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The humble zipper is probably not something you spend much time thinking about. After all, we assume that the fasteners will work as intended and secure our clothing, bags, and accessories. But when something goes wrong with the zipper, it's often the end of the road for that garment. So it's easy to overlook just how important these little fastening mechanisms are – and where they come from.
Around half of the world's zippers, some seven billion per year, are manufactured by the YKK Group, a Japanese firm that has been in business since 1934. YKK stands for "Yoshida Kogyo Kabushikikaisha," which roughly translates to "Yoshida Manufacturing Corp.," and was named for its founder, Tadao Yoshida.
By the 1980s, YKK had become the dominant force in the zipper industry, supplanting the American company Talon Zipper and the German manufacturer Optilon. There are YKK manufacturing facilities located in over 70 countries. YKK's manufacturing facility in Macon, Georgia, is the largest zipper factory in the world. It makes over 5 million zippers every day, in over 1,500 styles and 400 colors.
Although there are plenty of other zipper manufacturers out there, YKK zippers are known for their quality and are used in a wide range of products, including high-end, designer items. An "invisible" 14-inch nylon YKK zipper costs about 32 cents. Not surprisingly, many clothing manufacturers find it worthwhile to spend a few pennies more to ensure that their garments hold up.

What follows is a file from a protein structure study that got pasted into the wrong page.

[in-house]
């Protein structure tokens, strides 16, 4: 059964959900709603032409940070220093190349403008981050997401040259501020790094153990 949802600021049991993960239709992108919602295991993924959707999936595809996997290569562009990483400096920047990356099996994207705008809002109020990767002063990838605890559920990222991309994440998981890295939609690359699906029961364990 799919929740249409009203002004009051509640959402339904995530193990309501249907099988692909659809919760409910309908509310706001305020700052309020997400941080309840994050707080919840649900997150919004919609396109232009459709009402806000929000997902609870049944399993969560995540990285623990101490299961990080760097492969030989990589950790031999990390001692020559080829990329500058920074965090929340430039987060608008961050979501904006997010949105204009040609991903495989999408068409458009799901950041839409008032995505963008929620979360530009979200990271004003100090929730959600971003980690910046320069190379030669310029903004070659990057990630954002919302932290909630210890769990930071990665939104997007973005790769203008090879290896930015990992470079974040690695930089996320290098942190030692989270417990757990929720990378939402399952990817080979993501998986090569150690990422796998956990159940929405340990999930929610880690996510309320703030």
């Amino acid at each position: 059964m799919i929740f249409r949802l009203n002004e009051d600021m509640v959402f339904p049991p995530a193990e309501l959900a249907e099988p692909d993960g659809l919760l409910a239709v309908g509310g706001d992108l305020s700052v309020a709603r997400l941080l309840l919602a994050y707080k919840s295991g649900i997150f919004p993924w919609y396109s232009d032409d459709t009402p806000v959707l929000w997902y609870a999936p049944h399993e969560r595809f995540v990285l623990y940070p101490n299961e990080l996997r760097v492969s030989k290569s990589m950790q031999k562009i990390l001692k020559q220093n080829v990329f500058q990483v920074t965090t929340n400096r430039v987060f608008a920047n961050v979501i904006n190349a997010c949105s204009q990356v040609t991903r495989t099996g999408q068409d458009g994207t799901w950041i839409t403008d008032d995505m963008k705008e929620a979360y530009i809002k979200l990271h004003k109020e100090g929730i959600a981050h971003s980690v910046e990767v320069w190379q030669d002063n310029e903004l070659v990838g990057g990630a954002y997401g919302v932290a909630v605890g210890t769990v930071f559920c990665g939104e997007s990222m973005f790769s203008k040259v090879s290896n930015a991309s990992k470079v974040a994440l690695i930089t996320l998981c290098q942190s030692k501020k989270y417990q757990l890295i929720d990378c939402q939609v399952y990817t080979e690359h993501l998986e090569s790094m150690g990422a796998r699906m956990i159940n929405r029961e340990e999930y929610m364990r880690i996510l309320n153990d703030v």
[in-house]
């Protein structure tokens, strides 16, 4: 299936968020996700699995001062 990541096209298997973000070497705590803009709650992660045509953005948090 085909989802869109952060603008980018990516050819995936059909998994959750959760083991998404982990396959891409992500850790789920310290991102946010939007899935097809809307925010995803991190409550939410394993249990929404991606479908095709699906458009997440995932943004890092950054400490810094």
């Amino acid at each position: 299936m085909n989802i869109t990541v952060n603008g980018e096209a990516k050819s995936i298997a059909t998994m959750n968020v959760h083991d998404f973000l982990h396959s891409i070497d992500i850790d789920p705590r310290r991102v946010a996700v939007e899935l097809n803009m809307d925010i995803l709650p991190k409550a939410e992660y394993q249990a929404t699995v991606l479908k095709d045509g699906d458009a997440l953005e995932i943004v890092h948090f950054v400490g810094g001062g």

The lowdown on YKK zippers:
- YKK oversees the entire manufacturing process in-house, including producing the zipper-making machines, smelting brass for the metal portion of the zippers, and turning cloth, thread, and dye into zipper tapes.
- In addition to zippers and other fasteners such as snaps and buttons, YKK makes hardware, machinery, and metal building products.
- The metal-toothed "separable fastener," the forerunner of the modern zipper, was patented in 1917 by Swedish-American engineer Gideon Sundback. The onomatopoeic name "zipper" was developed by the B.F. Goodrich Co. in the 1920s, when they began incorporating zippers into rubber boots.